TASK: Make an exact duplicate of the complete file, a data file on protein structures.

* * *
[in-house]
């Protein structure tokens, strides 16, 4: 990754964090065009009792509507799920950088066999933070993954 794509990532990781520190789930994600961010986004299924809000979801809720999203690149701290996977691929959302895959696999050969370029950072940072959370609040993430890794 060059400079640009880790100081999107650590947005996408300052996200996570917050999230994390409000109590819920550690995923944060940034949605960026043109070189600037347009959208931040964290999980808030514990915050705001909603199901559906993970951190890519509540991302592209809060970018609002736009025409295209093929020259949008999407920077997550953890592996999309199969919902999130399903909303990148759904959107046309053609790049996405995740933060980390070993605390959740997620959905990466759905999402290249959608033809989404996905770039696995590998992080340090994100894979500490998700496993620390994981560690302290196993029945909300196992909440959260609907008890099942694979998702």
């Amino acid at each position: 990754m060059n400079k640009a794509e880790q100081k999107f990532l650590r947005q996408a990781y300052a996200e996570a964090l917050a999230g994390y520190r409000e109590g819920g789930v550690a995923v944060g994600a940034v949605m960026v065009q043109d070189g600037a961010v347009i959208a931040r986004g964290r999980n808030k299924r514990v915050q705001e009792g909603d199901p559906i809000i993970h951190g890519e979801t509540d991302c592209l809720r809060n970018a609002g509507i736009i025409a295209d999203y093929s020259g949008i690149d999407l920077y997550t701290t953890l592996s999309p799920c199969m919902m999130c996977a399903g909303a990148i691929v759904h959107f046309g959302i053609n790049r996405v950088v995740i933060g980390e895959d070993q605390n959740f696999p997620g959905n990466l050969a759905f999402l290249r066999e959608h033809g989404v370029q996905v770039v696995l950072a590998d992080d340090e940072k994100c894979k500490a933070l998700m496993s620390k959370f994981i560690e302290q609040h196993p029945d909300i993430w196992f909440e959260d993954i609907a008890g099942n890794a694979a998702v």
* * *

[in-house]
């Protein structure tokens, strides 16, 4: 990754964090065009009792509507799920950088066999933070993954 794509990532990781520190789930994600961010986004299924809000979801809720999203690149701290996977691929959302895959696999050969370029950072940072959370609040993430890794 060059400079640009880790100081999107650590947005996408300052996200996570917050999230994390409000109590819920550690995923944060940034949605960026043109070189600037347009959208931040964290999980808030514990915050705001909603199901559906993970951190890519509540991302592209809060970018609002736009025409295209093929020259949008999407920077997550953890592996999309199969919902999130399903909303990148759904959107046309053609790049996405995740933060980390070993605390959740997620959905990466759905999402290249959608033809989404996905770039696995590998992080340090994100894979500490998700496993620390994981560690302290196993029945909300196992909440959260609907008890099942694979998702």
């Amino acid at each position: 990754m060059n400079k640009a794509e880790q100081k999107f990532l650590r947005q996408a990781y300052a996200e996570a964090l917050a999230g994390y520190r409000e109590g819920g789930v550690a995923v944060g994600a940034v949605m960026v065009q043109d070189g600037a961010v347009i959208a931040r986004g964290r999980n808030k299924r514990v915050q705001e009792g909603d199901p559906i809000i993970h951190g890519e979801t509540d991302c592209l809720r809060n970018a609002g509507i736009i025409a295209d999203y093929s020259g949008i690149d999407l920077y997550t701290t953890l592996s999309p799920c199969m919902m999130c996977a399903g909303a990148i691929v759904h959107f046309g959302i053609n790049r996405v950088v995740i933060g980390e895959d070993q605390n959740f696999p997620g959905n990466l050969a759905f999402l290249r066999e959608h033809g989404v370029q996905v770039v696995l950072a590998d992080d340090e940072k994100c894979k500490a933070l998700m496993s620390k959370f994981i560690e302290q609040h196993p029945d909300i993430w196992f909440e959260d993954i609907a008890g099942n890794a694979a998702v």